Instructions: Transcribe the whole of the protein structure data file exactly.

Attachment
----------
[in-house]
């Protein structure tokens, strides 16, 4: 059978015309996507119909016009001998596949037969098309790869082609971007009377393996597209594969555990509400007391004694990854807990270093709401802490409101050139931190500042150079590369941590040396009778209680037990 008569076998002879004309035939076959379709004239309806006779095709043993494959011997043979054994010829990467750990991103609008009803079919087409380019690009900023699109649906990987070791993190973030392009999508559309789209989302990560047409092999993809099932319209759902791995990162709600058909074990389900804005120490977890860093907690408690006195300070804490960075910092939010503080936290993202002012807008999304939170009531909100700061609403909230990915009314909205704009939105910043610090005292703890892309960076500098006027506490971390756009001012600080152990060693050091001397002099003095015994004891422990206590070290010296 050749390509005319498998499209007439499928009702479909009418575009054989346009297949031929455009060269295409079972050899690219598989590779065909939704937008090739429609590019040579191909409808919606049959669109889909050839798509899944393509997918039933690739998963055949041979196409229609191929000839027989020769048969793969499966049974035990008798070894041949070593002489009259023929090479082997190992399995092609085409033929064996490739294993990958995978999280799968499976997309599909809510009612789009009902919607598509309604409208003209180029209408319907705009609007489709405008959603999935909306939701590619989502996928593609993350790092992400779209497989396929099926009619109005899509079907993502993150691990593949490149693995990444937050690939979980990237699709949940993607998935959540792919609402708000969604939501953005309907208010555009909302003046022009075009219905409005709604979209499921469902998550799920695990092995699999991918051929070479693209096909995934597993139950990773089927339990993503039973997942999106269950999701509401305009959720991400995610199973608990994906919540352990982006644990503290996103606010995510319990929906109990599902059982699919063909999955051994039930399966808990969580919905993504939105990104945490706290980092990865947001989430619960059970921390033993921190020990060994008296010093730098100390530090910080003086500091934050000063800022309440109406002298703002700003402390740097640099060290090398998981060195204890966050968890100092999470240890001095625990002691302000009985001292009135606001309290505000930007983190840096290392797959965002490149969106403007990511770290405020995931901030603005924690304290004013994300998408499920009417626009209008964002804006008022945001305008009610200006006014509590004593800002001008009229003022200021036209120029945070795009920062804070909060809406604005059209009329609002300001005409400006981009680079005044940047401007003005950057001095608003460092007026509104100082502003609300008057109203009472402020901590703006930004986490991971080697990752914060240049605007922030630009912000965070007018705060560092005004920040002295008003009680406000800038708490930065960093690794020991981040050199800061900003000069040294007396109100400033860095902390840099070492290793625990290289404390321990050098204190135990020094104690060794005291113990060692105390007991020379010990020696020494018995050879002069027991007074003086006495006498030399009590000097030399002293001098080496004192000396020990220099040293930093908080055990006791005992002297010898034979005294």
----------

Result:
[in-house]
């Protein structure tokens, strides 16, 4: 059978015309996507119909016009001998596949037969098309790869082609971007009377393996597209594969555990509400007391004694990854807990270093709401802490409101050139931190500042150079590369941590040396009778209680037990 008569076998002879004309035939076959379709004239309806006779095709043993494959011997043979054994010829990467750990991103609008009803079919087409380019690009900023699109649906990987070791993190973030392009999508559309789209989302990560047409092999993809099932319209759902791995990162709600058909074990389900804005120490977890860093907690408690006195300070804490960075910092939010503080936290993202002012807008999304939170009531909100700061609403909230990915009314909205704009939105910043610090005292703890892309960076500098006027506490971390756009001012600080152990060693050091001397002099003095015994004891422990206590070290010296 050749390509005319498998499209007439499928009702479909009418575009054989346009297949031929455009060269295409079972050899690219598989590779065909939704937008090739429609590019040579191909409808919606049959669109889909050839798509899944393509997918039933690739998963055949041979196409229609191929000839027989020769048969793969499966049974035990008798070894041949070593002489009259023929090479082997190992399995092609085409033929064996490739294993990958995978999280799968499976997309599909809510009612789009009902919607598509309604409208003209180029209408319907705009609007489709405008959603999935909306939701590619989502996928593609993350790092992400779209497989396929099926009619109005899509079907993502993150691990593949490149693995990444937050690939979980990237699709949940993607998935959540792919609402708000969604939501953005309907208010555009909302003046022009075009219905409005709604979209499921469902998550799920695990092995699999991918051929070479693209096909995934597993139950990773089927339990993503039973997942999106269950999701509401305009959720991400995610199973608990994906919540352990982006644990503290996103606010995510319990929906109990599902059982699919063909999955051994039930399966808990969580919905993504939105990104945490706290980092990865947001989430619960059970921390033993921190020990060994008296010093730098100390530090910080003086500091934050000063800022309440109406002298703002700003402390740097640099060290090398998981060195204890966050968890100092999470240890001095625990002691302000009985001292009135606001309290505000930007983190840096290392797959965002490149969106403007990511770290405020995931901030603005924690304290004013994300998408499920009417626009209008964002804006008022945001305008009610200006006014509590004593800002001008009229003022200021036209120029945070795009920062804070909060809406604005059209009329609002300001005409400006981009680079005044940047401007003005950057001095608003460092007026509104100082502003609300008057109203009472402020901590703006930004986490991971080697990752914060240049605007922030630009912000965070007018705060560092005004920040002295008003009680406000800038708490930065960093690794020991981040050199800061900003000069040294007396109100400033860095902390840099070492290793625990290289404390321990050098204190135990020094104690060794005291113990060692105390007991020379010990020696020494018995050879002069027991007074003086006495006498030399009590000097030399002293001098080496004192000396020990220099040293930093908080055990006791005992002297010898034979005294």